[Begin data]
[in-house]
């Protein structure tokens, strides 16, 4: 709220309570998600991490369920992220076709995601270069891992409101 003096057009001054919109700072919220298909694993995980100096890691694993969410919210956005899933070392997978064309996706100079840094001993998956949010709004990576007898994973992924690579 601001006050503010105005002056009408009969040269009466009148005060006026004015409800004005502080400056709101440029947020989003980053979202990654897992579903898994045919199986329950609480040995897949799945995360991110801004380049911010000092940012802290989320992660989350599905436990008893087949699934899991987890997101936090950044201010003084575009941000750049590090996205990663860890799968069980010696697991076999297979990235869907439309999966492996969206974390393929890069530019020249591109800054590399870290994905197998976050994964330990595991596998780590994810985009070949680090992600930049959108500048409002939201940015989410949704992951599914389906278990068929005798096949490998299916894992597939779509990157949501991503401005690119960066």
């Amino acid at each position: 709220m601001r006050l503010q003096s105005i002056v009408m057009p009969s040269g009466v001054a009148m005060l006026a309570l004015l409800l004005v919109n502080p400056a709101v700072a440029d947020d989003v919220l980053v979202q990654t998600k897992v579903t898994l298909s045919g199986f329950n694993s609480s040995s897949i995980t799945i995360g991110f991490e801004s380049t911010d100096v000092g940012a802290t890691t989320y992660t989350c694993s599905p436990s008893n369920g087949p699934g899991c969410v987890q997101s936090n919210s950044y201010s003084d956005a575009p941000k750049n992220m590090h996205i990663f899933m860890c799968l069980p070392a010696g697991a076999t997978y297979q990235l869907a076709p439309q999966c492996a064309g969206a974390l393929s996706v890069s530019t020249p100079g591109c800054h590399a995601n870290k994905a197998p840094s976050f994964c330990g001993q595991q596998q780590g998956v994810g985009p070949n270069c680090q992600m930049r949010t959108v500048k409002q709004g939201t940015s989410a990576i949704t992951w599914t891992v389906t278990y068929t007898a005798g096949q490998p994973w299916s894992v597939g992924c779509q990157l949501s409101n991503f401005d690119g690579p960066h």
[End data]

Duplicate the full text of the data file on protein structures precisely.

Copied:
[in-house]
């Protein structure tokens, strides 16, 4: 709220309570998600991490369920992220076709995601270069891992409101 003096057009001054919109700072919220298909694993995980100096890691694993969410919210956005899933070392997978064309996706100079840094001993998956949010709004990576007898994973992924690579 601001006050503010105005002056009408009969040269009466009148005060006026004015409800004005502080400056709101440029947020989003980053979202990654897992579903898994045919199986329950609480040995897949799945995360991110801004380049911010000092940012802290989320992660989350599905436990008893087949699934899991987890997101936090950044201010003084575009941000750049590090996205990663860890799968069980010696697991076999297979990235869907439309999966492996969206974390393929890069530019020249591109800054590399870290994905197998976050994964330990595991596998780590994810985009070949680090992600930049959108500048409002939201940015989410949704992951599914389906278990068929005798096949490998299916894992597939779509990157949501991503401005690119960066």
């Amino acid at each position: 709220m601001r006050l503010q003096s105005i002056v009408m057009p009969s040269g009466v001054a009148m005060l006026a309570l004015l409800l004005v919109n502080p400056a709101v700072a440029d947020d989003v919220l980053v979202q990654t998600k897992v579903t898994l298909s045919g199986f329950n694993s609480s040995s897949i995980t799945i995360g991110f991490e801004s380049t911010d100096v000092g940012a802290t890691t989320y992660t989350c694993s599905p436990s008893n369920g087949p699934g899991c969410v987890q997101s936090n919210s950044y201010s003084d956005a575009p941000k750049n992220m590090h996205i990663f899933m860890c799968l069980p070392a010696g697991a076999t997978y297979q990235l869907a076709p439309q999966c492996a064309g969206a974390l393929s996706v890069s530019t020249p100079g591109c800054h590399a995601n870290k994905a197998p840094s976050f994964c330990g001993q595991q596998q780590g998956v994810g985009p070949n270069c680090q992600m930049r949010t959108v500048k409002q709004g939201t940015s989410a990576i949704t992951w599914t891992v389906t278990y068929t007898a005798g096949q490998p994973w299916s894992v597939g992924c779509q990157l949501s409101n991503f401005d690119g690579p960066h």